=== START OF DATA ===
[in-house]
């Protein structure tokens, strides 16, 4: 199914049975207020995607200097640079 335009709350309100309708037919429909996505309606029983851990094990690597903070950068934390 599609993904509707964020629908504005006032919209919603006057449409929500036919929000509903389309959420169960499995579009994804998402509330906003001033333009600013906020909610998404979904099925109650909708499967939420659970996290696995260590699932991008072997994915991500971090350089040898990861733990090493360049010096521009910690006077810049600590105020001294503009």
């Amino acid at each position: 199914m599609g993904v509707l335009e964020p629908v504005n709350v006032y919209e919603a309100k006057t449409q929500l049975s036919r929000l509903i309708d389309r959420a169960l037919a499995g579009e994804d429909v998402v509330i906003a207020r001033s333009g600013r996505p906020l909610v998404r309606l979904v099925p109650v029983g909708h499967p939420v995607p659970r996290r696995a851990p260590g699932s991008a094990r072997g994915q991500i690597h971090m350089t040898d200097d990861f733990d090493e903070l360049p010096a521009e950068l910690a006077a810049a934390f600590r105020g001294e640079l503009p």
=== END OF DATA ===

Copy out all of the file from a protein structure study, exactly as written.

[in-house]
């Protein structure tokens, strides 16, 4: 199914049975207020995607200097640079 335009709350309100309708037919429909996505309606029983851990094990690597903070950068934390 599609993904509707964020629908504005006032919209919603006057449409929500036919929000509903389309959420169960499995579009994804998402509330906003001033333009600013906020909610998404979904099925109650909708499967939420659970996290696995260590699932991008072997994915991500971090350089040898990861733990090493360049010096521009910690006077810049600590105020001294503009």
């Amino acid at each position: 199914m599609g993904v509707l335009e964020p629908v504005n709350v006032y919209e919603a309100k006057t449409q929500l049975s036919r929000l509903i309708d389309r959420a169960l037919a499995g579009e994804d429909v998402v509330i906003a207020r001033s333009g600013r996505p906020l909610v998404r309606l979904v099925p109650v029983g909708h499967p939420v995607p659970r996290r696995a851990p260590g699932s991008a094990r072997g994915q991500i690597h971090m350089t040898d200097d990861f733990d090493e903070l360049p010096a521009e950068l910690a006077a810049a934390f600590r105020g001294e640079l503009p």